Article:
Those who have had the misfortune of working alongside me will know for the past two weeks I’ve been battling away with two hands tied behind my back.
Actually that’s not quite right, it’s more two fingers strapped together - the result of a rather unfortunate run in (well, two in actual fact) with a moving lump of cork.
Cricket is a gentle sport, is it not?
Believe me, it’s not!
I’ve mentioned befors that even at the peak of my playing days (Garstang Second XI, 1996) I wasn’t much of a batsman.
Once as last man in I reached the bottom of the stairs, on the way from changing room to wicket, and overheard an order from the kitchen.
“Here, Doreen, that one’s in... start taking the cling film off the sandwiches.”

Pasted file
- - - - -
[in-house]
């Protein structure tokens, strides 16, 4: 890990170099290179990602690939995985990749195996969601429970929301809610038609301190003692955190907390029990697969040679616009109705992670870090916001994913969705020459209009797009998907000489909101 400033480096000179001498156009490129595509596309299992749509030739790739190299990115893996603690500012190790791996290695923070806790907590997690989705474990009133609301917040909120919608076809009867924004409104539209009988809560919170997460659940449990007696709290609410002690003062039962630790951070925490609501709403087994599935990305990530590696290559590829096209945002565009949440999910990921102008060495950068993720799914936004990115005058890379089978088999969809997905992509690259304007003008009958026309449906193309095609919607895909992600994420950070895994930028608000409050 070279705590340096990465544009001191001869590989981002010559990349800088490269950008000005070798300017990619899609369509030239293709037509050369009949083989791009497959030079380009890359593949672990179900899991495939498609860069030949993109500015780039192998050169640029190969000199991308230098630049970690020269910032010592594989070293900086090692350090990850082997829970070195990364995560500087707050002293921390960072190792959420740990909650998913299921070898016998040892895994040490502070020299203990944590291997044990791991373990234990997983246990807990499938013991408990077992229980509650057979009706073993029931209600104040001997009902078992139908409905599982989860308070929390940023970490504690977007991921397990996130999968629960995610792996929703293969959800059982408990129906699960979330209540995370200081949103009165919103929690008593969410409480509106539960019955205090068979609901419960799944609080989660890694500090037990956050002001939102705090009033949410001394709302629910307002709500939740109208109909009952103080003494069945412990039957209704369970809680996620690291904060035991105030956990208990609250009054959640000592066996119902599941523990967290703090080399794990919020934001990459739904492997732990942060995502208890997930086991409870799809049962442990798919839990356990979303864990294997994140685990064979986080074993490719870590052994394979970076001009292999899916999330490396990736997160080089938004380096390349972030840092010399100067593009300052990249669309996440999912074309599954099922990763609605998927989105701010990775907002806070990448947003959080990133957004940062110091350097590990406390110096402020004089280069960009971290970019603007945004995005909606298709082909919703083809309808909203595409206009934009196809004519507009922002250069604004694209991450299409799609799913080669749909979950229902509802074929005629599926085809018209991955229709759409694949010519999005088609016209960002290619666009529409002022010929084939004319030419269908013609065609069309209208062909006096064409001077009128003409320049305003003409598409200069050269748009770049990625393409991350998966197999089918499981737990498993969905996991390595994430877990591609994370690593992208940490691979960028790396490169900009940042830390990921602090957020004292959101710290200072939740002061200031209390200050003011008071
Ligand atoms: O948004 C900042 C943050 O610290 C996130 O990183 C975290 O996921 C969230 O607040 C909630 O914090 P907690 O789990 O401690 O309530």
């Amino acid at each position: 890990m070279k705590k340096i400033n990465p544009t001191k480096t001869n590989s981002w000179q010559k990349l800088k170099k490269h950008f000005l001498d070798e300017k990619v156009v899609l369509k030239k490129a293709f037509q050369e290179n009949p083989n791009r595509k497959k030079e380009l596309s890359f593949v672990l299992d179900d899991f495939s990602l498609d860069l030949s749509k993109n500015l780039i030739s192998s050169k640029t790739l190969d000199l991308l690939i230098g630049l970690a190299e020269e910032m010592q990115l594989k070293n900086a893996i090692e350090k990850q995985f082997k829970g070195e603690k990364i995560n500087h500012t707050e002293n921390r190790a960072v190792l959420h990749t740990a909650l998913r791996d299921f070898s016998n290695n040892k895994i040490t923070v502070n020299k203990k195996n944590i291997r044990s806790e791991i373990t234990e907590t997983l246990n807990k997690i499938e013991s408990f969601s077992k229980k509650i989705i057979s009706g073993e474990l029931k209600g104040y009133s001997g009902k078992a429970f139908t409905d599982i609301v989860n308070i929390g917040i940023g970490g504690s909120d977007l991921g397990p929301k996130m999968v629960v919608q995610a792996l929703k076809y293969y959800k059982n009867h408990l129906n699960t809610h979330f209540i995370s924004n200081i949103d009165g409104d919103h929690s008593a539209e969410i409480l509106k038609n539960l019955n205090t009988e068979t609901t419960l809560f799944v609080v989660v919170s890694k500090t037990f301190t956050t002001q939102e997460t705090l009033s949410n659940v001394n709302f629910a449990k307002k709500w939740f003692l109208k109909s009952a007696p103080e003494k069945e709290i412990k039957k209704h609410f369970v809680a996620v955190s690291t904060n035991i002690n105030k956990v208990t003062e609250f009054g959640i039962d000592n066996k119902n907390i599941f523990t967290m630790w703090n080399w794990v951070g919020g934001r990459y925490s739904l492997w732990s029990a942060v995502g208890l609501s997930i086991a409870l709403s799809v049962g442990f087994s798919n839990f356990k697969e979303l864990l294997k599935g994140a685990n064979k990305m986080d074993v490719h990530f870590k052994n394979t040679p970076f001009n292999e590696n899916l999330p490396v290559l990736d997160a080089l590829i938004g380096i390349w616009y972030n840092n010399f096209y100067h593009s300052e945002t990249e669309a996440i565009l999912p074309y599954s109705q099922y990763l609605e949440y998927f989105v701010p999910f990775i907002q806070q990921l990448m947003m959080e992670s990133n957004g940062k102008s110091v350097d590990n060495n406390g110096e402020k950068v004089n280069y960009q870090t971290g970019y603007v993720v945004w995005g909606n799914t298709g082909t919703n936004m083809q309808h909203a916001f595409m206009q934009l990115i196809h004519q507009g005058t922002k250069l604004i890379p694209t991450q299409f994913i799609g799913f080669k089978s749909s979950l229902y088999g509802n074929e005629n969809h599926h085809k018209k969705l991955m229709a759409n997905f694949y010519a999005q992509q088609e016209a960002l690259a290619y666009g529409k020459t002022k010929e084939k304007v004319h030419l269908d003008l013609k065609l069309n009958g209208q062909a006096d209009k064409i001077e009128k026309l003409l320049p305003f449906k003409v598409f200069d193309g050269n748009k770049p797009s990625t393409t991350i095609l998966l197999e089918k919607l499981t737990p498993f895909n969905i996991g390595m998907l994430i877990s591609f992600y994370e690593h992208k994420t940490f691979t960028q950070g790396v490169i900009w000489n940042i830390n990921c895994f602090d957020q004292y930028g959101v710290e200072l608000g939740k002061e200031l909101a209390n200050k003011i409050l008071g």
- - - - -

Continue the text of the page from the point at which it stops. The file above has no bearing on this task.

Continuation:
Flash forward 20 years and a dodgy bottom edge has got me off the mark and more importantly off the strike in a crucial Sunday showdown.
I wish it had stayed that way.
12 to win off six balls - part of me wanted to be a hero, the part that had forgotten just how bad at batting I’d been before a 17-year absence.
The bowler probably hadn’t been born the last time I wielded willow in anger, I’d show him.
I thought I saw the first one – seconds before feeling a huge crack on the finger.
The second I was sure I would connect - I did, with precisely the same finger - the helmet containing the worst of my expletives.
Still, at least it meant a new experience for me - and end to my 35 year record of never visiting A&E. I’d never had an x-ray either – two to tick off the list.
And I must say, the experience wasn’t bad - in and out in less than an hour and no fractures to boot.
The NHS gets some bad press but I was amazed by the service - and all, remember, for nothing.
Talking of nothing, at least I ended the day with a run.
And if you’re wondering about the third ball... the team lost by 12 runs.
It’s best if you fill in the blanks.